Joseph Stiglitz

Joseph Stiglitz is better placed than most to adjudicate on the sovereign debt market buffeting Greece, Portugal, Spain and, of course, Ireland. The Columbia University professor, who shared a Nobel prize in 2001, worked as a chief economist at the World Bank, was a former economics adviser to President Bill Clinton, and now, as a bestselling author and commentator on the global economic crisis, is a scourge of banks, bankers and speculators who benefited from government bailouts.

Described as a "worthy successor to Keynes", he was critical of President Obama whose bailout, he said, should have been bigger and better directed. He also knows a thing or two about Ireland. He was a regular speaker in Dublin at Economic and Social Research Institute events at the height of the boom, and has commented critically on the Irish government's response to the bust here ever since.

But it is Stiglitz's current role as an adviser to the new Greek government that gives him a ringside seat to the unfolding market crisis facing Ireland and the rest of Europe. Greek sovereign interest rates soared to unbearable levels, spreading turmoil through debt and currency markets to Madrid, Lisbon and back again to Dublin and potentially the rest of the EU.

The Daily Telegraph has dubbed the crisis a Club O'Med affair, unreasoningly, because Britain with its own huge sovereign debt pile and its Greek-sized annual deficit could be next in the firing line.

The Sunday Tribune caught up with Stiglitz last week as he prepared to shuttle between London and Paris promoting his latest book, Freefall, which argues that only major reform will save the world economy from the damage inflicted by the cult of unfettered markets.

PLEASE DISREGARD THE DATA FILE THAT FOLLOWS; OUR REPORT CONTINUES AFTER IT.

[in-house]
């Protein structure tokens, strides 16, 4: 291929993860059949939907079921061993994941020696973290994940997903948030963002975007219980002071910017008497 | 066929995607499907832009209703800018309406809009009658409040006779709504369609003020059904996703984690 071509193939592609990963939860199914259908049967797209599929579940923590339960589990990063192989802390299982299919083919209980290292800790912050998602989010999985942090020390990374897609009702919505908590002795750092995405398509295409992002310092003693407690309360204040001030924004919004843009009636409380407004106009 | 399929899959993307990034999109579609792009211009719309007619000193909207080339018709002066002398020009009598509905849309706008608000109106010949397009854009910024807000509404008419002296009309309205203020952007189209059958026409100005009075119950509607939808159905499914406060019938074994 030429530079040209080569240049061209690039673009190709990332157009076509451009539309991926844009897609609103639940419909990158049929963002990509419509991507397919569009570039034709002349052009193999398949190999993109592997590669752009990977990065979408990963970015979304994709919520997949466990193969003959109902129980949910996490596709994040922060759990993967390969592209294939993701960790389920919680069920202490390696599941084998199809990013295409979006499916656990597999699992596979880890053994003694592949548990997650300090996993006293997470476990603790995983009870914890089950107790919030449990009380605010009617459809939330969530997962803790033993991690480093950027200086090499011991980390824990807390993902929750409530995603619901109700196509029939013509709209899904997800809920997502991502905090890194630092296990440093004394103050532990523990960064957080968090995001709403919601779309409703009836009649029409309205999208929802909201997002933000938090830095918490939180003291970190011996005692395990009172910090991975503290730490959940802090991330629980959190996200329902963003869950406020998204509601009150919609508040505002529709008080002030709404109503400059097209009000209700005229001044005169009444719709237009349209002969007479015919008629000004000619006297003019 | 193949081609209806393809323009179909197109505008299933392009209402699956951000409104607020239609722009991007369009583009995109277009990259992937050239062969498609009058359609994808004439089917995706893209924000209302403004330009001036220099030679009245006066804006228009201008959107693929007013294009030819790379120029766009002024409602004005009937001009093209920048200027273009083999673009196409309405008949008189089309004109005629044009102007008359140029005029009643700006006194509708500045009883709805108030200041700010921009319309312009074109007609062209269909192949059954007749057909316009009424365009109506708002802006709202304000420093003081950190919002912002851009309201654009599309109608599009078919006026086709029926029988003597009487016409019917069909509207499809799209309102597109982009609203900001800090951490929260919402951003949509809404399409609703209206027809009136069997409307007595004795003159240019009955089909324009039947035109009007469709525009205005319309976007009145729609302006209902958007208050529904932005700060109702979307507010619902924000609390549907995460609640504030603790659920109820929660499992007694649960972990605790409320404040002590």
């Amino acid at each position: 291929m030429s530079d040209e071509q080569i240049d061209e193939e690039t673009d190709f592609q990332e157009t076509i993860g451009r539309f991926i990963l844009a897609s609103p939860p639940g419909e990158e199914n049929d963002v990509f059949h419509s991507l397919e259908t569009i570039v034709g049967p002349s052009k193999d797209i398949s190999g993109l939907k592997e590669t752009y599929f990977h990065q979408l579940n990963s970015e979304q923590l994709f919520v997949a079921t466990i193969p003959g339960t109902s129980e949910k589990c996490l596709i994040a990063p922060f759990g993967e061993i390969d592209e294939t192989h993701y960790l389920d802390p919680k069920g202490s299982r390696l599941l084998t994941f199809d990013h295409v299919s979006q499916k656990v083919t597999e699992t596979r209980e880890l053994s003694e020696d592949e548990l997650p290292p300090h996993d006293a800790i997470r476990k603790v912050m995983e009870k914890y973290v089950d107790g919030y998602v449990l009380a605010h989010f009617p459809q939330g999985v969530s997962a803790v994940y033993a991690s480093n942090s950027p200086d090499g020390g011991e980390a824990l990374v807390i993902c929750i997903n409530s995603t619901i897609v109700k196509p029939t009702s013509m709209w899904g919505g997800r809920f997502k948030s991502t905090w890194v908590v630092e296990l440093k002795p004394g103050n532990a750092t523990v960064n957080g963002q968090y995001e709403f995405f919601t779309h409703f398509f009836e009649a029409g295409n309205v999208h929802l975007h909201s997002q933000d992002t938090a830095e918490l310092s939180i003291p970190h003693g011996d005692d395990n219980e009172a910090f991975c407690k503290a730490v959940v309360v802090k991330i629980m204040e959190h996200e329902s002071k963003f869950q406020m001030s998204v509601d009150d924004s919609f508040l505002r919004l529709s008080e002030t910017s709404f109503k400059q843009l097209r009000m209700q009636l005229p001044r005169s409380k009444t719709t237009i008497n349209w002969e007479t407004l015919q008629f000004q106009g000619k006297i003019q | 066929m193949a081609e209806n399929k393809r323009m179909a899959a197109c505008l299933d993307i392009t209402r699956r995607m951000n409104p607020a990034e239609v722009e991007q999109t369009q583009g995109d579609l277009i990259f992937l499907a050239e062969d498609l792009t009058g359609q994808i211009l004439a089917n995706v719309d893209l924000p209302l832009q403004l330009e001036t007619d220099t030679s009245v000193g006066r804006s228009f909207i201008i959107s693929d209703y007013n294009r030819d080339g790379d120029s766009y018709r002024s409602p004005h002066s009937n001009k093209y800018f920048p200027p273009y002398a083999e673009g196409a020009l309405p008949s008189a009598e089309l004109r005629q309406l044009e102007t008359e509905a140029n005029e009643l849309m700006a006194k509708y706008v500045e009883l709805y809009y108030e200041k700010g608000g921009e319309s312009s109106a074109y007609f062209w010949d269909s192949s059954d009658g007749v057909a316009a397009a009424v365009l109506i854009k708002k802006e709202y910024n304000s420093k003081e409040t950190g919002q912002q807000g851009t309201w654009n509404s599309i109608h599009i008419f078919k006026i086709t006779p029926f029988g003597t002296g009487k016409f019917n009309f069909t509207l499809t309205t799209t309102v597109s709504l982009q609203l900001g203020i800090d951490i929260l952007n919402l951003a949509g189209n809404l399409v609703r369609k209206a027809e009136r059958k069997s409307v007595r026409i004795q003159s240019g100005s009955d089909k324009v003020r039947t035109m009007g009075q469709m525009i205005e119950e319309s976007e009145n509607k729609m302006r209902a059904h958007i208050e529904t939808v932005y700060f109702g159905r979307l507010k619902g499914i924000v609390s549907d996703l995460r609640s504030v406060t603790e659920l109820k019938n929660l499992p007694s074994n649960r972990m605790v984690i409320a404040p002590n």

On the eve of the EU leaders announcing a so-called bailout of Athens, Stiglitz said that Europe needed to stand and fight off speculative attacks on one of its members. "The vocabulary needs to change from bailout to commitment," he said in a phone interview. The markets were taking big bets about nothing less than the break-up of the eurozone and the speculators should be faced down.

It matters little, he said, whether the fund for Athens is sourced out of Brussels or the Washington-based IMF. The important thing is that it happens, he said. If Europe were to say it would stand by any country and if necessary tap more funds from organisations like the IMF, the crisis could pass.

The size of the fund required to regain the confidence of the markets is hard to estimate because, he said, the lesson of the bust is that markets were "irrational and crazy". The stakes for Europeans were anyway too high to be left to the mercy of sovereign debt markets, he said.

"You cannot calculate how they [markets] will react. It is unpredictable. What is true is the willingness to support countries against being attacked. That is what you need," said Stiglitz, adding that a prospective fund need not necessarily be a large amount, maybe just €50bn.

"That's a small number," he said, covering the bond debt that Athens will need to refinance this year, not the whole stock of Greek debts of hundreds of billions of euro stretching out to 120% of the country's GDP.

"It is not a huge amount. And it is a loan. The loans for the private banks were much greater. If it is loans, they will have to be repaid."